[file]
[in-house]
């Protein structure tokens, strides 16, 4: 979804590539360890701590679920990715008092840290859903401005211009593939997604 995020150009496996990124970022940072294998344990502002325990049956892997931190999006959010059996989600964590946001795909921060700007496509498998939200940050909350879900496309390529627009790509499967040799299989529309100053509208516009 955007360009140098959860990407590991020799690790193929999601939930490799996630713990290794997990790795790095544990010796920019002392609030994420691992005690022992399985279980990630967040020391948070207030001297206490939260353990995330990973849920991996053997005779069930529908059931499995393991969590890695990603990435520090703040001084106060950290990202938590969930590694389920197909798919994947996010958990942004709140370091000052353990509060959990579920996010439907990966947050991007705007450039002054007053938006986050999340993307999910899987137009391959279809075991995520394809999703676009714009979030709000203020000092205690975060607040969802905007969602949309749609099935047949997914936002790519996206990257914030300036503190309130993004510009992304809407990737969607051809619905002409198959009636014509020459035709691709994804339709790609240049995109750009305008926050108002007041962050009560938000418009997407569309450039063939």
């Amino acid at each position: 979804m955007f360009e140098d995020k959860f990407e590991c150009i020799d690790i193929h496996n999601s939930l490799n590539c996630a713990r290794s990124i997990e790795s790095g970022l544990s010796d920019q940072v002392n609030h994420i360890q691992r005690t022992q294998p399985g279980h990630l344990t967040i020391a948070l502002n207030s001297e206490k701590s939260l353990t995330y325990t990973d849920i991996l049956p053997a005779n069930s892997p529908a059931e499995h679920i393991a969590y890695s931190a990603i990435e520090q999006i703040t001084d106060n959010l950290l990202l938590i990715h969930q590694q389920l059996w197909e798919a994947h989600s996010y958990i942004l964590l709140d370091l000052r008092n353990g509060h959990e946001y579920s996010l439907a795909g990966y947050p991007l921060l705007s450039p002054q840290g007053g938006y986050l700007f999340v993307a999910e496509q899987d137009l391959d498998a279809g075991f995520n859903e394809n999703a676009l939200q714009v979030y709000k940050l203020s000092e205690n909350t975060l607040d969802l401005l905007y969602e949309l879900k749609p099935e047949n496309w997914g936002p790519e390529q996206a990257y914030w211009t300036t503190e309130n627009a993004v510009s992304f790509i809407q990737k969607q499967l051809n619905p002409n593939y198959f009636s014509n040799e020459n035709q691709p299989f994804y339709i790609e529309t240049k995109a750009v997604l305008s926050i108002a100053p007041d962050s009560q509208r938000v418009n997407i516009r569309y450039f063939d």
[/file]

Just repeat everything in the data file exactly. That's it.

[in-house]
């Protein structure tokens, strides 16, 4: 979804590539360890701590679920990715008092840290859903401005211009593939997604 995020150009496996990124970022940072294998344990502002325990049956892997931190999006959010059996989600964590946001795909921060700007496509498998939200940050909350879900496309390529627009790509499967040799299989529309100053509208516009 955007360009140098959860990407590991020799690790193929999601939930490799996630713990290794997990790795790095544990010796920019002392609030994420691992005690022992399985279980990630967040020391948070207030001297206490939260353990995330990973849920991996053997005779069930529908059931499995393991969590890695990603990435520090703040001084106060950290990202938590969930590694389920197909798919994947996010958990942004709140370091000052353990509060959990579920996010439907990966947050991007705007450039002054007053938006986050999340993307999910899987137009391959279809075991995520394809999703676009714009979030709000203020000092205690975060607040969802905007969602949309749609099935047949997914936002790519996206990257914030300036503190309130993004510009992304809407990737969607051809619905002409198959009636014509020459035709691709994804339709790609240049995109750009305008926050108002007041962050009560938000418009997407569309450039063939």
């Amino acid at each position: 979804m955007f360009e140098d995020k959860f990407e590991c150009i020799d690790i193929h496996n999601s939930l490799n590539c996630a713990r290794s990124i997990e790795s790095g970022l544990s010796d920019q940072v002392n609030h994420i360890q691992r005690t022992q294998p399985g279980h990630l344990t967040i020391a948070l502002n207030s001297e206490k701590s939260l353990t995330y325990t990973d849920i991996l049956p053997a005779n069930s892997p529908a059931e499995h679920i393991a969590y890695s931190a990603i990435e520090q999006i703040t001084d106060n959010l950290l990202l938590i990715h969930q590694q389920l059996w197909e798919a994947h989600s996010y958990i942004l964590l709140d370091l000052r008092n353990g509060h959990e946001y579920s996010l439907a795909g990966y947050p991007l921060l705007s450039p002054q840290g007053g938006y986050l700007f999340v993307a999910e496509q899987d137009l391959d498998a279809g075991f995520n859903e394809n999703a676009l939200q714009v979030y709000k940050l203020s000092e205690n909350t975060l607040d969802l401005l905007y969602e949309l879900k749609p099935e047949n496309w997914g936002p790519e390529q996206a990257y914030w211009t300036t503190e309130n627009a993004v510009s992304f790509i809407q990737k969607q499967l051809n619905p002409n593939y198959f009636s014509n040799e020459n035709q691709p299989f994804y339709i790609e529309t240049k995109a750009v997604l305008s926050i108002a100053p007041d962050s009560q509208r938000v418009n997407i516009r569309y450039f063939d």